1. On a feature branch, each push triggers a “Cloud Build” that builds a docker image with one tag being the branch name or an eventual git tag.

  2. Image is pushed on the artifact registry project and ready to be used by the different Airflow flies running on Cloud Composer.

  3. Images versions (ie branch name or tags) to be used for each of your data domain in sbx and uat environment is set via an environment variable in Terraform. This environment variable is then used as an environment variable the Cloud Composer resource. Once the Cloud Composer resource is update with this new environment variable, your data domain Airflow flows will use those new versions of the code.

Example of an Airlfow python file for the marketing data domain:

 The image displays a snippet of Python code importing the os module, retrieving an environment variable for a DBT marketing version tag, and defining a Kubernetes Pod Operator for a dbt staging task with a specific docker image path including the project ID and the retrieved version tag.

The environment variable “VERSION_MARKETING_DBT” comes from the Cloud Composer instance and can be different for the different Cloud Composer environments. This allows you to iterate quickly on your transformations via Cloud Composer both in sandbox and uat environments (on top of being able to iterate as well locally via the dbt command line).

Once you have tested your data carefully in uat, you create a merge request to the master branch. In case you have made breaking changes in your data domain (such as columns removals and columns renaming), it is your responsibility to notify all the domain owners that use your data domain in their dbt project of the changes you have done. Safeguards via CI pipelines must be in place to ensure that your merge request to the master branch does not break anything (more on this in part 3 of this article in the DataOps section).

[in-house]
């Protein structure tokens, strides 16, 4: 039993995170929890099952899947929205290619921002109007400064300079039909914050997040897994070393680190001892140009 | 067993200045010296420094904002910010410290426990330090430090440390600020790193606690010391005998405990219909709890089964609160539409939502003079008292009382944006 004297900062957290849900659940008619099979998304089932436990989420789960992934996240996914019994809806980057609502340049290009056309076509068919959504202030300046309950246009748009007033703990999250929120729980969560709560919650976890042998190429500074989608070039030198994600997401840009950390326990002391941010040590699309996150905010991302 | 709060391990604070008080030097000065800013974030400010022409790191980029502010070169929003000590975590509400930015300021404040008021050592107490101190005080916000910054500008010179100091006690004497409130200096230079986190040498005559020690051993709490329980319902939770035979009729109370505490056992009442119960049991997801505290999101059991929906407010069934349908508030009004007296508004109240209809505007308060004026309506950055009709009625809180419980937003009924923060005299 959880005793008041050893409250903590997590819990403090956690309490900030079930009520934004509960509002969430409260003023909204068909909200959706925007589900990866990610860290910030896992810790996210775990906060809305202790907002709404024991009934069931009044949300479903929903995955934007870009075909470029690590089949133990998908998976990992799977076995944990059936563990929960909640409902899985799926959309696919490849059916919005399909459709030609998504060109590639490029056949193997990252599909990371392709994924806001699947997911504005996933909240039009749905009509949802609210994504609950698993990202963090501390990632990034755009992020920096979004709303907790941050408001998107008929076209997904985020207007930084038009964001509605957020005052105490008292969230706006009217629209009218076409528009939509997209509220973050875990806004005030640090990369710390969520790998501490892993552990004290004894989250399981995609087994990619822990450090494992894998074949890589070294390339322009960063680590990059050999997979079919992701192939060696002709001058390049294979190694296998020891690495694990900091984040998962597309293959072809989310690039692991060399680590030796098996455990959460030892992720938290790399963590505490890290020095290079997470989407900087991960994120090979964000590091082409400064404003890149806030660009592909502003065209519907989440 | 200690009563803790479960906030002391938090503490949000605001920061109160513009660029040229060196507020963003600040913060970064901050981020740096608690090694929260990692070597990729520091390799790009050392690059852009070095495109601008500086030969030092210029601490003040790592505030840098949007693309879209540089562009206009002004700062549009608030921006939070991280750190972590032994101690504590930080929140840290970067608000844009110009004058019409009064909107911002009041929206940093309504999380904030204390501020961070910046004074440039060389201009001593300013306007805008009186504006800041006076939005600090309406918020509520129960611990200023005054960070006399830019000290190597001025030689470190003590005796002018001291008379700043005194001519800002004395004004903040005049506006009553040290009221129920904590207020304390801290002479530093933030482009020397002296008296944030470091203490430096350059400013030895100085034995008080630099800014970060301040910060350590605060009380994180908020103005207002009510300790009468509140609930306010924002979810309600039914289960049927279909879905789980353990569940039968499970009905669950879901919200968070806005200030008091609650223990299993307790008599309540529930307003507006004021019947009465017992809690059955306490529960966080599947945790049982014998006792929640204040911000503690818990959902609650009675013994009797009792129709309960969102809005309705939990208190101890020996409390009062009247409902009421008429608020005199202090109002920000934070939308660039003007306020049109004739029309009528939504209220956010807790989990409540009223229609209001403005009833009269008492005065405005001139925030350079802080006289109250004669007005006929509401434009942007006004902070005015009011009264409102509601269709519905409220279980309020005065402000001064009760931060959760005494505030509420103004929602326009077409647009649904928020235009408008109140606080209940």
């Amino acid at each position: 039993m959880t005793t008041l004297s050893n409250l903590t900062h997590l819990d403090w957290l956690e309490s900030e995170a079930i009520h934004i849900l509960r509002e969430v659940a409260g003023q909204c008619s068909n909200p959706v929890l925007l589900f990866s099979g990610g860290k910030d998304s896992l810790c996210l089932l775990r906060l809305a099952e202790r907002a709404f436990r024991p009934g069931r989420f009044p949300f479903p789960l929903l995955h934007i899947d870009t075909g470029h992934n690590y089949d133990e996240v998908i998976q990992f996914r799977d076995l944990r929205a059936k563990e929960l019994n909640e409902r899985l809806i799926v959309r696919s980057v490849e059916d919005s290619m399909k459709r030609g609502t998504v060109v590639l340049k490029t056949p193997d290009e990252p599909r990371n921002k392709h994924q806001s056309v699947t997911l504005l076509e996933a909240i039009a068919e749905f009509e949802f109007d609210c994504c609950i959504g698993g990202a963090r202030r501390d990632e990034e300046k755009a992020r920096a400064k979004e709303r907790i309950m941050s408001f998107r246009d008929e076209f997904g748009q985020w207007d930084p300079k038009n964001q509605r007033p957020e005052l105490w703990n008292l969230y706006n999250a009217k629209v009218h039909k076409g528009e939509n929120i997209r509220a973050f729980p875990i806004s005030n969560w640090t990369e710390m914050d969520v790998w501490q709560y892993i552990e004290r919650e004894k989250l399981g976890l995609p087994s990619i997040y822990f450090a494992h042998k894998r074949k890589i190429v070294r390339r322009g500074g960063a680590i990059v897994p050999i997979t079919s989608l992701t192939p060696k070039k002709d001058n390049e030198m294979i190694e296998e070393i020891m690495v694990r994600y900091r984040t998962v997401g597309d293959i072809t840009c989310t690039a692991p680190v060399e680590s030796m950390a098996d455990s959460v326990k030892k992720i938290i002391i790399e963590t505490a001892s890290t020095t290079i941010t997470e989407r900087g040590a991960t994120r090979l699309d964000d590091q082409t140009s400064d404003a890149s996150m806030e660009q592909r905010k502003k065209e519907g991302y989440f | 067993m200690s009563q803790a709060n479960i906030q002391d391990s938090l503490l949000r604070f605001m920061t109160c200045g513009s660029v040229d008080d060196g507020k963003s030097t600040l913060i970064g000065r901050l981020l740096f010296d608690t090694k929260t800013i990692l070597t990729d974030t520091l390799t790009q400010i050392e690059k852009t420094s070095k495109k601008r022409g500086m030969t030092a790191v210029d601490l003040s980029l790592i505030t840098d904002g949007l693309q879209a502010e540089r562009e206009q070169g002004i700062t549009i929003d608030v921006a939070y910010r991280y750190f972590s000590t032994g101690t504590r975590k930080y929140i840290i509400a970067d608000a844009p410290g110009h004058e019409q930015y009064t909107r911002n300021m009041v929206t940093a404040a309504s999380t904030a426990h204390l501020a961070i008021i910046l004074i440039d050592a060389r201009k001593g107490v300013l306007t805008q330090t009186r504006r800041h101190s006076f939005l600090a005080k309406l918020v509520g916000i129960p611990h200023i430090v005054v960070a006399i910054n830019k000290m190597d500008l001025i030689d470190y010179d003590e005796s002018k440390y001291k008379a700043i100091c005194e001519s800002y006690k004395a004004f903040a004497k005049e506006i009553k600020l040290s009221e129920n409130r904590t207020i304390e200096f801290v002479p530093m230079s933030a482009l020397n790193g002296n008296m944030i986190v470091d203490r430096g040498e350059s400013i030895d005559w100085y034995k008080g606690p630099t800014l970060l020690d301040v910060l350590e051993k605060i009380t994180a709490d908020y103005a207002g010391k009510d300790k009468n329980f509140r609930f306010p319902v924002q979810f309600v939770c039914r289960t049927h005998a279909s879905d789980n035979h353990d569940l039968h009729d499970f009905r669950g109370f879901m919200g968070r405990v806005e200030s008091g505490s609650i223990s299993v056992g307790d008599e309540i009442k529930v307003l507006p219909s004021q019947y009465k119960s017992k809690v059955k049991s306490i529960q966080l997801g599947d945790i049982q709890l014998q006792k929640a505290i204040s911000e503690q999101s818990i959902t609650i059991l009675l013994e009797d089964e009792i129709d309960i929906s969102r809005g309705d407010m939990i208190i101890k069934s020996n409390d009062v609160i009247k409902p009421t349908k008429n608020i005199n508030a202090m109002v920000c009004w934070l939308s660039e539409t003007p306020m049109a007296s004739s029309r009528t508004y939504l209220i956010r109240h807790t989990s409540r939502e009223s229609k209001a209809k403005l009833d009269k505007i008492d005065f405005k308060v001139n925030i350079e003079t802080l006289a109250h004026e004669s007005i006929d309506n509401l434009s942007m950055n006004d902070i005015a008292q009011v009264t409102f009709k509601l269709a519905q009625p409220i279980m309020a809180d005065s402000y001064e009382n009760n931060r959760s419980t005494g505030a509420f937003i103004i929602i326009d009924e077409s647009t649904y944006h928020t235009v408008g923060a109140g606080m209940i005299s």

All data domains in production must refer to the latest tag of the master branch (for the reason aforementioned about tables not being versioned) and exceptions can be done in case you are done with a feature and you want to put it in production before the official release at the end of a sprint. In that case, you tag a “release candidate” version from your feature branch (for instance “v0.2.0-marketing-rc”). Next step is then to update the terraform environment variable for the version of your data domain in production with this release candidate tag.

dbt style guide

A style guide tells a developer how to work with a particular programming language. Programming style guides are composed of rules and guidance. Rules are mandates, with very few exceptions, enforceable throughout the entire IT organisation. Rules make good and bad programming behaviour explicit. (Software Engineering at Google).

A style guide needs to be defined at the very start of your project and enforced via pre-commit hooks, CI pipeline and code reviews. Ensuring that everyone codes with the same best-practices leads to less technical debts and ease the transfer of knowledge of anyone’s code.

This section will give a high overview of the style guide we recommend on both naming conventions and SQL structure.

Naming conventions:

Naming conventions reduce the effort needed to read and understand source code. Naming conventions let the programmer focus on more important issues than syntax and naming standards. Naming conventions facilitate and let programmers share their code with each other without losing focus on formatting.

Landing zone tables are not managed by dbt and must be created beforehand. We adopt the following naming conventions for those tables: